French debate returning 70,000 works of art to former colonies

World Today

A debate is underway in France about whether to return tens of thousands of works of art to their rightful owners. Most were plundered from African nations during more than a century of French colonization.

A new government report suggests returning the art and has the backing of President Emmanuel Macron.

CGTN’s Stefan de Vries reports from Paris.

The stunning Quai Branly Jacques Chirac Museum houses the art collection of France’s former colonies. But now the time has come to turn a page.

The museum contains more than 70,000 objects from Africa. Giving all those pieces back will put huge pressure on other art collections from other colonial powers, like the U.K., Spain and the Netherlands.

French President Emmanuel Macron has announced these artworks should be returned to their country of origin. The Republic of Benin in West Africa is the first to benefit from this new policy. Much to the delight of a Franco-Beninese arts dealer

“It’s a very important decision of the French president because the youth in Africa is very keen to know its history,” said Marie-Cecile Zinsou, “The people want to see these objects back because they want to see their history back.”

Yet, there are also critics of the report, like Yves Debie, a lawyer who specializes in arts trade.

“Macron just received the report. He already said: ‘I will restitute the art.’ But the law hasn’t changed. So what does it mean?” Debie asked. “They have made lists, country by country. If the country is interested in any art object, a commission will decide what to do, and then there will be a bilateral agreement. That’s not respecting the law, that’s spin!”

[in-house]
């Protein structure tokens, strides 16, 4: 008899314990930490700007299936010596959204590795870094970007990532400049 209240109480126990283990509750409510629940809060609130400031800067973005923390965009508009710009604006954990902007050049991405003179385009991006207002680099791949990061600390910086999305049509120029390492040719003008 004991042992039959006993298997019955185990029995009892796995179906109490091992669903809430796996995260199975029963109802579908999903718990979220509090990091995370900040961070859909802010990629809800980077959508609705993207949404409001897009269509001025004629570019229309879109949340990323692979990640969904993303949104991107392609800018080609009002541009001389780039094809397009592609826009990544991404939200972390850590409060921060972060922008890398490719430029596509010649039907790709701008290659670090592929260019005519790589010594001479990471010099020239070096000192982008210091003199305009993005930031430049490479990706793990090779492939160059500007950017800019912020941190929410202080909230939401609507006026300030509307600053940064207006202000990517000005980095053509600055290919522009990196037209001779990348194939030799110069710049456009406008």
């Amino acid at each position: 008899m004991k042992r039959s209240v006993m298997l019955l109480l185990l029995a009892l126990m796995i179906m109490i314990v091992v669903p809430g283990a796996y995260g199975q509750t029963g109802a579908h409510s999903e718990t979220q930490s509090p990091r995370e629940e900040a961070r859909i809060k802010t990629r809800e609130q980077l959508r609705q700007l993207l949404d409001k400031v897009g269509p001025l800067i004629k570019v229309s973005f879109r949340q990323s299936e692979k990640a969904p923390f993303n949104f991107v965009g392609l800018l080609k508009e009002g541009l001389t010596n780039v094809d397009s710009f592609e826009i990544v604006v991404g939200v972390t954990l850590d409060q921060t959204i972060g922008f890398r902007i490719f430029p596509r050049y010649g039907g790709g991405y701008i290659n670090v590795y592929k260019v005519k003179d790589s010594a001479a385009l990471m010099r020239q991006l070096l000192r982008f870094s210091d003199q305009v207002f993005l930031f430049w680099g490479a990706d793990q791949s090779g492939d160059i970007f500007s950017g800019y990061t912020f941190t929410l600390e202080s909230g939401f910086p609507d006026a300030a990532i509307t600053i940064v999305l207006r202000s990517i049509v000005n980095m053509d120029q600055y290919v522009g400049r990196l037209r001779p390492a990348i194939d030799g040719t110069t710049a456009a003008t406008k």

One of the controversial objects in the museum is a ceremonial throne. It will now be given back to Benin. According to Yves Debie, it’s risky to transfer this artwork which has been kept in excellent condition to the rather basic museums in Africa.

“Belgium transferred 114 objects to Congo in the 1980s. Well, when we made the inventory ten years later, almost all had been sold or had simply disappeared,” said Debie.

But arts dealer Marie-Cecile Zinsou said those are unfounded fears.

“No, it’s not going to be the emptiness of French museums. Some of them will ask, some won’t. And they’re not going to ask for 46,000 objects. That doesn’t happen. It’s gonna’ be a cooperation and French museums and African museums are gonna’ work together. And I think everybody is going to be enriched by this restitution.”

The restitution of artwork is a radical shift in policy. But it could also mean a fresh start for those countries that possess a number of artifacts acquired without consent during the colonial era.

Read Next: X